A pair of heroic teens jumped into a river to save a drowning man as his friend was swept to his death in Cookham.

Ralph Sewell and Jack Staunton, both 15, dived into the River Thames to help the man who had got into difficulty while swimming and failed to resurface.

The brave teenagers had been relaxing with a group of friends at Odney Weir on Tuesday when disaster struck.

They told of seeing a group of men jumping into deep water in t-shirts and jeans before seemingly being knocked unconscious.

Jack, from Maidenhead, said: "They were part of this big group, all swimming and messing around like we were.

"One of them jumped over the weir, and got sucked in. We are pretty sure he was knocked unconscious under the water and he didn't come back up again."

Tragedy hit as temperatures reached around 30C on Tuesday during Britain's heatwave.

Emergency services discovered the body of Eyad Al Ryabi at the scene the following day, after it is believed he jumped in to try to save his friend.

The dad-of-five had moved to the UK from Syria towards the end of last year to try to make a better life for his family, his relative said.

Eyad's friend, in his 30s, who has not been named was rushed to hospital in a serious condition but he has also now sadly died.

Jack said: "Ralph and I saw what was happening and we climbed over and started trying to pull him out.

"His friend also climbed over and tried to pull him out, he was unconscious.

"We were telling them to pull his head out of the water, and Ralph was trying to do that and had a hold of him and was swimming alongside him.

"His friend then lost his grip on him and he started getting pushed down the river because of the current.

"A fisherman jumped in and helped us to grab him and pull him out to put him on the side of the river.

"That was when someone else started to perform CPR on him, the ambulance service were telling them what to do on the phone.

"I tried to do CPR but I wasn't strong enough so I asked for help.

"After all of this another one of his friends had tried to save him by grabbing the lifeguard ring and diving in.

"We were all focusing on the first man we didn't realise the second one had been swept away.

"Because my friends and I go there quite a lot we know to avoid the middle of the river because of the hotspots.

"But these guys didn't know where they shouldn't jump and got sucked into the current.

"I've been going there for a long time and nothing like this has ever happened before."

Both boys jumped back into the river to try and save Syrian refugee Eyad who was in the water trying to save his friend.

Ralph told his account of the gripping moments in trying to save the men.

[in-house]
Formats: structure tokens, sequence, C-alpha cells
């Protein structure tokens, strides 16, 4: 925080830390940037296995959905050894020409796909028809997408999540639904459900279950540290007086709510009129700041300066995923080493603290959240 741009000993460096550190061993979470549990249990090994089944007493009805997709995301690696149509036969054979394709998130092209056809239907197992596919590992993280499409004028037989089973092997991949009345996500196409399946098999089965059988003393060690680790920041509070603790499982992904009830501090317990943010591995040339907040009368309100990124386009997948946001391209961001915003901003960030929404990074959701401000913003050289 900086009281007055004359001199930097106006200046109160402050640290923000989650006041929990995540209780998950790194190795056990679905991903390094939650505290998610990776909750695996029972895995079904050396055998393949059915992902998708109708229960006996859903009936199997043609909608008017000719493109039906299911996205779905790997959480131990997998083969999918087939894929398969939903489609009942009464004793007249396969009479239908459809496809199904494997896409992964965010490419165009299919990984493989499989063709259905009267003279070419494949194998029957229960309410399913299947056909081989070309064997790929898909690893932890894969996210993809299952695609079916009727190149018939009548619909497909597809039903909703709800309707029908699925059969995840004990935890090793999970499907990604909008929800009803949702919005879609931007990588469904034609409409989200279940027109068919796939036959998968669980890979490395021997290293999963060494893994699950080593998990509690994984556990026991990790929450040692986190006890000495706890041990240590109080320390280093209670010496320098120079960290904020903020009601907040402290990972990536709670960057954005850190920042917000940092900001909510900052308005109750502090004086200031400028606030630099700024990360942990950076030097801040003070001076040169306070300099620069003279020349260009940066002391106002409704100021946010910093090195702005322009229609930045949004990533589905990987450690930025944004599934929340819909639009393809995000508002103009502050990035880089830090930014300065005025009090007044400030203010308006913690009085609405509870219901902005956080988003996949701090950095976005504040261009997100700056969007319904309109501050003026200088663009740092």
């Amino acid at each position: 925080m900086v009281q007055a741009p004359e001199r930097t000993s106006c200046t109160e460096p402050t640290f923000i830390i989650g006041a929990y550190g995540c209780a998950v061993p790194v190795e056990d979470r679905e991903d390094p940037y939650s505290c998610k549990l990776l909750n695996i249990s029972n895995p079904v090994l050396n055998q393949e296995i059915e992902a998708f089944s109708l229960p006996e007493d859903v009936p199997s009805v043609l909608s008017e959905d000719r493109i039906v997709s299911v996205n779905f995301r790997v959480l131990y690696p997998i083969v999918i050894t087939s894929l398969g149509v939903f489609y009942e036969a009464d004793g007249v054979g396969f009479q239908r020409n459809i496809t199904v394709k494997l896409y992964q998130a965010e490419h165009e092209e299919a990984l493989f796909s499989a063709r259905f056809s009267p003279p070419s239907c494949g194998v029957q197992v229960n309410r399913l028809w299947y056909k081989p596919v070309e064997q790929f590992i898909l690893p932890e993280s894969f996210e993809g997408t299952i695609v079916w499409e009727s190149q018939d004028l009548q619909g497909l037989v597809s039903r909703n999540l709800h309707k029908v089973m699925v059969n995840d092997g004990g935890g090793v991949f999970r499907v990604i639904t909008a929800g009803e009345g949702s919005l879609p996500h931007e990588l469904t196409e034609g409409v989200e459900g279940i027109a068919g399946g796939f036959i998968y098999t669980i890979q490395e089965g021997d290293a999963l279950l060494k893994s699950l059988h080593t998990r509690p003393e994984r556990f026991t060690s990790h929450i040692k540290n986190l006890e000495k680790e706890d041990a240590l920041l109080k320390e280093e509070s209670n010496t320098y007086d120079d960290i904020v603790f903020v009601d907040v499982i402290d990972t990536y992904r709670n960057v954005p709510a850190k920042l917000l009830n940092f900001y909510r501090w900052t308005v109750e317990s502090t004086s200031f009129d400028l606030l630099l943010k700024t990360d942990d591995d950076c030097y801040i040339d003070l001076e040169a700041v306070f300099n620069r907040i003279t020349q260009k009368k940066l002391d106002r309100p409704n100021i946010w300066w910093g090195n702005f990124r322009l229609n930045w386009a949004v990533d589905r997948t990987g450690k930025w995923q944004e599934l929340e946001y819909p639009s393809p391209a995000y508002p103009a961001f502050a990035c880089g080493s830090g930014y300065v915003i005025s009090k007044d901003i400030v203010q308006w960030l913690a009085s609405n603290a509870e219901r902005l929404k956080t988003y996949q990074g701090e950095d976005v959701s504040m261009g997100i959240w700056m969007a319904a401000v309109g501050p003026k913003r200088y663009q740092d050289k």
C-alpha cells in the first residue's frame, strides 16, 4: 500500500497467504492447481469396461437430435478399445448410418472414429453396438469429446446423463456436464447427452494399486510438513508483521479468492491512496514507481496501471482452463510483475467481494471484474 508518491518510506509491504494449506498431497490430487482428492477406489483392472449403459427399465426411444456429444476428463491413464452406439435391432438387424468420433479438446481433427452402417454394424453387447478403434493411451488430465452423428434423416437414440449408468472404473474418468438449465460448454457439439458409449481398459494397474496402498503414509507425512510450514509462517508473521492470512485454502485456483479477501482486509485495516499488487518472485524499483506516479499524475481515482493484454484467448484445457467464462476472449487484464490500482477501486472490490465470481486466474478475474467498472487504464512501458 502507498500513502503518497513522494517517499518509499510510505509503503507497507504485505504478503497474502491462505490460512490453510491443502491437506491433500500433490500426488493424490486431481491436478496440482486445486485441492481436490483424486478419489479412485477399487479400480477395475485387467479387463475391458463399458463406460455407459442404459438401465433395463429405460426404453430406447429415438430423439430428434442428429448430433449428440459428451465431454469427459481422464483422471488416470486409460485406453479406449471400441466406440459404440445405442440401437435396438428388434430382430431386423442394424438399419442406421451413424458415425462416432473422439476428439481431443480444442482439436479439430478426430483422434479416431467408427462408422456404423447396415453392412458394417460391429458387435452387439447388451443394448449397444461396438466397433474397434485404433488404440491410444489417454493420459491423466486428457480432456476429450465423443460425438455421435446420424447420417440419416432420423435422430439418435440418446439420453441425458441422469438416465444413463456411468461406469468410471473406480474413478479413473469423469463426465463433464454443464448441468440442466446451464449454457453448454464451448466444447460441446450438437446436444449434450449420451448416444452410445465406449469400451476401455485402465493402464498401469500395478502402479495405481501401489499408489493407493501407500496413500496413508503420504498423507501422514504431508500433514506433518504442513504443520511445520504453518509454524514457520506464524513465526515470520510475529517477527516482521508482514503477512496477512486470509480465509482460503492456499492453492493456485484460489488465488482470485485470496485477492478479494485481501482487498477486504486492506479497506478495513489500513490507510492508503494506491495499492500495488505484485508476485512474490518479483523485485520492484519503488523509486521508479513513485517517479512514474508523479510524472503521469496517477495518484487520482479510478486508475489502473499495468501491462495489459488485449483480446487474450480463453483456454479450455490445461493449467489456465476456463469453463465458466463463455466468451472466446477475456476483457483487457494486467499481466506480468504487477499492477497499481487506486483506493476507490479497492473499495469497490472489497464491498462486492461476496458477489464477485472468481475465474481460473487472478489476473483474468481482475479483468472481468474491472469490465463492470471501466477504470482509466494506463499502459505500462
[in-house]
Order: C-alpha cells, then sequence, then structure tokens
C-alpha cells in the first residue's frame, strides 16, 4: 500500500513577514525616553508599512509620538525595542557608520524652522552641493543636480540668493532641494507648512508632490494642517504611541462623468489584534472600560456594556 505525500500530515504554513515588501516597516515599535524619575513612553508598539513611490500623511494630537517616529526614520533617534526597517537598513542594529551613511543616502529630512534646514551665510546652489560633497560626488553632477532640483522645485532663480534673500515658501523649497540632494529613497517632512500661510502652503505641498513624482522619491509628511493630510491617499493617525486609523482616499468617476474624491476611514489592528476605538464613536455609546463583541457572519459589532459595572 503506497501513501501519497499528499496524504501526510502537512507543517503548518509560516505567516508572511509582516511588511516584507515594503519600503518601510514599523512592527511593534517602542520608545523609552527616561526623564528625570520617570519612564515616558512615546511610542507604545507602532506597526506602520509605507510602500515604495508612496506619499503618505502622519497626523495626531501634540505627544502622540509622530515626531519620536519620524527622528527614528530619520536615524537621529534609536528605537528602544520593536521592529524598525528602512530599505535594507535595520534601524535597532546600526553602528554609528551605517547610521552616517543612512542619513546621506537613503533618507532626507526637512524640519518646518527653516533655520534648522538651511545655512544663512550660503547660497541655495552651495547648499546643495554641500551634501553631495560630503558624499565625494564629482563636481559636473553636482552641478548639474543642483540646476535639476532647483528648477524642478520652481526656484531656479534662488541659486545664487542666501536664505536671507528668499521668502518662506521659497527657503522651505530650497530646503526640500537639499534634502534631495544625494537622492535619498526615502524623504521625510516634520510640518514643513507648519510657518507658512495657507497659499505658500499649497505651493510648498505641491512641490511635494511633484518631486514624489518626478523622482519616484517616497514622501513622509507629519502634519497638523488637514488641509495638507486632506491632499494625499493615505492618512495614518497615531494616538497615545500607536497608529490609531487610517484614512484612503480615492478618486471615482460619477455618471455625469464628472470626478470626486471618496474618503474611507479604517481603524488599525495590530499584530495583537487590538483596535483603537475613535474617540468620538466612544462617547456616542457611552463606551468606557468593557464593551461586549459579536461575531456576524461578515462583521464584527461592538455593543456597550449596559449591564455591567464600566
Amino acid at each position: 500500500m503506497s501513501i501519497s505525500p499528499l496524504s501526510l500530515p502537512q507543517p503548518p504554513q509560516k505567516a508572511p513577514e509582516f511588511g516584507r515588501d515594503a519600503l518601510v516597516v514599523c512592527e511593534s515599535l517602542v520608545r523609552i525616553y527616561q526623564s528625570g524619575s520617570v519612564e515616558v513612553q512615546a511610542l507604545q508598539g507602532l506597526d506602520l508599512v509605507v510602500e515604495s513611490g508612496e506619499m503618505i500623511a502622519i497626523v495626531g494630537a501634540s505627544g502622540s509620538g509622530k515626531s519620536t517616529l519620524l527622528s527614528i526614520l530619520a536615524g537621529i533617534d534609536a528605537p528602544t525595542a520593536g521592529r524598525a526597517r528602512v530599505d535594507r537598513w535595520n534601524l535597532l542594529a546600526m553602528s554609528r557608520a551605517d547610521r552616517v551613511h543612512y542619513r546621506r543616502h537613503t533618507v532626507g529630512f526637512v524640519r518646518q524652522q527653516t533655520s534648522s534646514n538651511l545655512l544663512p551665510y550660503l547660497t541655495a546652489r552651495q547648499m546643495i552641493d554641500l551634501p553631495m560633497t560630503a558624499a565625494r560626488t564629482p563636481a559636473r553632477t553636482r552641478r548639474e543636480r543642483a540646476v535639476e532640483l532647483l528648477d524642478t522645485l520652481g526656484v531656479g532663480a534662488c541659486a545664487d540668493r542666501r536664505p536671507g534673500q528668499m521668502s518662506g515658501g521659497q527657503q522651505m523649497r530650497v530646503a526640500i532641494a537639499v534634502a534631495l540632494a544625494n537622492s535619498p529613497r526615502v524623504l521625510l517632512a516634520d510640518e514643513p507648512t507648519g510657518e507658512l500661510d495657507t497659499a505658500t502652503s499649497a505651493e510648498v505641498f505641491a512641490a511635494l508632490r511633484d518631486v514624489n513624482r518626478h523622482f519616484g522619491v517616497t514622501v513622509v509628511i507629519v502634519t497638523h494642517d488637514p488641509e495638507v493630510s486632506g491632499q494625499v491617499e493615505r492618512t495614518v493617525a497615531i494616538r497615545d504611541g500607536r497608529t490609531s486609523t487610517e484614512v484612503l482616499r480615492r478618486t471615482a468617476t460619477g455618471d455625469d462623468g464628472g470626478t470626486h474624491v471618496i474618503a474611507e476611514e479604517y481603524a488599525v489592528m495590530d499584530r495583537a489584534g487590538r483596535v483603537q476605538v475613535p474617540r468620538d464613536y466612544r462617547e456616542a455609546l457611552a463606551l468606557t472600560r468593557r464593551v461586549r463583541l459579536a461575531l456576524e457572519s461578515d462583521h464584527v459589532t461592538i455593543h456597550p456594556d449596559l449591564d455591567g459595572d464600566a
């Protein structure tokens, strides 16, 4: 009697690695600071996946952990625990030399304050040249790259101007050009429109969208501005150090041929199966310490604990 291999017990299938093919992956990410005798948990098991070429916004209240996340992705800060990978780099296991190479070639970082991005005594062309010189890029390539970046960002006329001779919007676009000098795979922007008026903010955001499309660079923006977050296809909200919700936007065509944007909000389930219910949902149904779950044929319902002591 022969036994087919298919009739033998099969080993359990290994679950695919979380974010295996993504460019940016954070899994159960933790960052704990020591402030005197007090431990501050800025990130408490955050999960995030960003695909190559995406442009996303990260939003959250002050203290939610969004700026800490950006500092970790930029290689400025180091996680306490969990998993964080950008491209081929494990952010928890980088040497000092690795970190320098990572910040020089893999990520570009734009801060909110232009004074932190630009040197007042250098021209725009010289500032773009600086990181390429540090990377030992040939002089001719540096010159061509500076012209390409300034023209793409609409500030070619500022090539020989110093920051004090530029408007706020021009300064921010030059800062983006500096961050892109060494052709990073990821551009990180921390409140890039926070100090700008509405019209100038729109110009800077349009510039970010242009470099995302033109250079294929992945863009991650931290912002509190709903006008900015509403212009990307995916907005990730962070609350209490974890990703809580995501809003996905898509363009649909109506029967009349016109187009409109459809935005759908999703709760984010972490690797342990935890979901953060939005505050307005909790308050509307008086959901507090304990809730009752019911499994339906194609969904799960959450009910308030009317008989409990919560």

He said: "A group of us were at the weir and suddenly I heard the guys screaming, three of them were in the water and one was unconscious.

"They were trying to get him out, and when I heard the screaming I jumped in and climbed down the weir and tried to help them pull him out.

"His head was really under the water, his friend seemed to lose his grip on him and he went even further under the water.

"As he went down the river someone helped us to get him on the bank and then an older guy performed CPR on him.

"The part that they jumped into was probably the most dangerous part of the weir, we did try to find his friend but we didn't want to risk it when we know what the currents are like.

"It's generally a pretty safe place to go and swim but I don't think we will be going back there again."

Other members of the Syrian community travelled to the riverbank from west London after hearing their friend, 31, from Uxbridge, had gone missing.

Jack's mum Nicola Thomas said: "It's heartbreaking for the boys to see all of this, and for the family of the man that it's happened to.

"I didn't know whether to shout at Jack or hug him at first, because he's put himself in danger jumping in but I am proud of him."

Officials from the Royal Berkshire Fire and Rescue Service said crews were at the riverside for almost three-and-a-half hours.

A spokesperson said: "We are urging residents across Berkshire to take care near water.

"As the warm weather continues, it may be tempting to swim in open water, but there are many dangers involved.

"One of the main risks when entering the water is cold water shock, even if the weather is warm.

"You also do not know what is beneath the surface - there could be unseen currents and reeds, which could pull you under."

LPA Commander for Windsor & Maidenhead, Superintendent Colin Hudson, said: "Officers have been working tirelessly with our partners to locate the man who entered the water yesterday, and have now tragically found a body.

"We are grateful for the support we received from both Berkshire and Buckinghamshire Fire and Rescue Services, South Central Ambulance Service, and Berkshire Lowland Search and Rescue.

"I would also like to thank members of the public who provided information as well as assistance to my officers."